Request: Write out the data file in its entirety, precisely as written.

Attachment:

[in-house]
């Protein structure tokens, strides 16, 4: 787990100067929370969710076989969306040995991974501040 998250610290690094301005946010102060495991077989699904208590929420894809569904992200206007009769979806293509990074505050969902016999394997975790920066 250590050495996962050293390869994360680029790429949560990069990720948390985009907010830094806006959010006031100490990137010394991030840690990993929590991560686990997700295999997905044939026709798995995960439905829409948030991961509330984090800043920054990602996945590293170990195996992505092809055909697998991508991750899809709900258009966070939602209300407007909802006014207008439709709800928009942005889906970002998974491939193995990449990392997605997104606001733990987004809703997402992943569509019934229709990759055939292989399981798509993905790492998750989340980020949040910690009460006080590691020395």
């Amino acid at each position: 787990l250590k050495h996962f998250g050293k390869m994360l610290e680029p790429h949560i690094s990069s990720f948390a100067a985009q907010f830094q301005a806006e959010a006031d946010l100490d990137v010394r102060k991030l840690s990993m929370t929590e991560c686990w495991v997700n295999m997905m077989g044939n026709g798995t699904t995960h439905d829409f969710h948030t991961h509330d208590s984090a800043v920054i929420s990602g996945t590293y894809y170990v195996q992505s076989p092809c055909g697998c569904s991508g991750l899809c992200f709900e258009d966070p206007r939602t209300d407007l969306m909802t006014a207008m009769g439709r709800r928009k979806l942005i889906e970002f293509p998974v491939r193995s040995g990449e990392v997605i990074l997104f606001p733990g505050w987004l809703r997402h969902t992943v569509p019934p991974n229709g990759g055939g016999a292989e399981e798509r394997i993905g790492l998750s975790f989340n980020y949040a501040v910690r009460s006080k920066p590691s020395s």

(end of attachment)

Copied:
[in-house]
């Protein structure tokens, strides 16, 4: 787990100067929370969710076989969306040995991974501040 998250610290690094301005946010102060495991077989699904208590929420894809569904992200206007009769979806293509990074505050969902016999394997975790920066 250590050495996962050293390869994360680029790429949560990069990720948390985009907010830094806006959010006031100490990137010394991030840690990993929590991560686990997700295999997905044939026709798995995960439905829409948030991961509330984090800043920054990602996945590293170990195996992505092809055909697998991508991750899809709900258009966070939602209300407007909802006014207008439709709800928009942005889906970002998974491939193995990449990392997605997104606001733990987004809703997402992943569509019934229709990759055939292989399981798509993905790492998750989340980020949040910690009460006080590691020395």
């Amino acid at each position: 787990l250590k050495h996962f998250g050293k390869m994360l610290e680029p790429h949560i690094s990069s990720f948390a100067a985009q907010f830094q301005a806006e959010a006031d946010l100490d990137v010394r102060k991030l840690s990993m929370t929590e991560c686990w495991v997700n295999m997905m077989g044939n026709g798995t699904t995960h439905d829409f969710h948030t991961h509330d208590s984090a800043v920054i929420s990602g996945t590293y894809y170990v195996q992505s076989p092809c055909g697998c569904s991508g991750l899809c992200f709900e258009d966070p206007r939602t209300d407007l969306m909802t006014a207008m009769g439709r709800r928009k979806l942005i889906e970002f293509p998974v491939r193995s040995g990449e990392v997605i990074l997104f606001p733990g505050w987004l809703r997402h969902t992943v569509p019934p991974n229709g990759g055939g016999a292989e399981e798509r394997i993905g790492l998750s975790f989340n980020y949040a501040v910690r009460s006080k920066p590691s020395s």